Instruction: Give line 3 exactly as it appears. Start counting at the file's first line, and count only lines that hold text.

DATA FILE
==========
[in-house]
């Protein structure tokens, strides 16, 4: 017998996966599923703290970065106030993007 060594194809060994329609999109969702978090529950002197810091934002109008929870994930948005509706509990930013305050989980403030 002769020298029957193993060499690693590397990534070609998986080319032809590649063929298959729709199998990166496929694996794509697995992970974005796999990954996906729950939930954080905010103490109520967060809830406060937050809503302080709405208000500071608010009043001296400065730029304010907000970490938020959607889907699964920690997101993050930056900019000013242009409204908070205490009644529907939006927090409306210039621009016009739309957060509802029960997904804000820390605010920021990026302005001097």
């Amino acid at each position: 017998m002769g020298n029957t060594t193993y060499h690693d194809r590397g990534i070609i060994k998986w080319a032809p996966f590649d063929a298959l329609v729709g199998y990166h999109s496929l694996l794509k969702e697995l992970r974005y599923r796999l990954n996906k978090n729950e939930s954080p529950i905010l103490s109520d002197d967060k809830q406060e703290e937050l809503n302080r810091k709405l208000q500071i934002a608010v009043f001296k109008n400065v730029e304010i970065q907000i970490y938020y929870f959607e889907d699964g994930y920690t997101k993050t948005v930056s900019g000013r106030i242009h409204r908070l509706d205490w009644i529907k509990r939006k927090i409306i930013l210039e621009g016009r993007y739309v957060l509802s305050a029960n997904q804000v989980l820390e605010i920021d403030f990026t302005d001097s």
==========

């Amino acid at each position: 017998m002769g020298n029957t060594t193993y060499h690693d194809r590397g990534i070609i060994k998986w080319a032809p996966f590649d063929a298959l329609v729709g199998y990166h999109s496929l694996l794509k969702e697995l992970r974005y599923r796999l990954n996906k978090n729950e939930s954080p529950i905010l103490s109520d002197d967060k809830q406060e703290e937050l809503n302080r810091k709405l208000q500071i934002a608010v009043f001296k109008n400065v730029e304010i970065q907000i970490y938020y929870f959607e889907d699964g994930y920690t997101k993050t948005v930056s900019g000013r106030i242009h409204r908070l509706d205490w009644i529907k509990r939006k927090i409306i930013l210039e621009g016009r993007y739309v957060l509802s305050a029960n997904q804000v989980l820390e605010i920021d403030f990026t302005d001097s």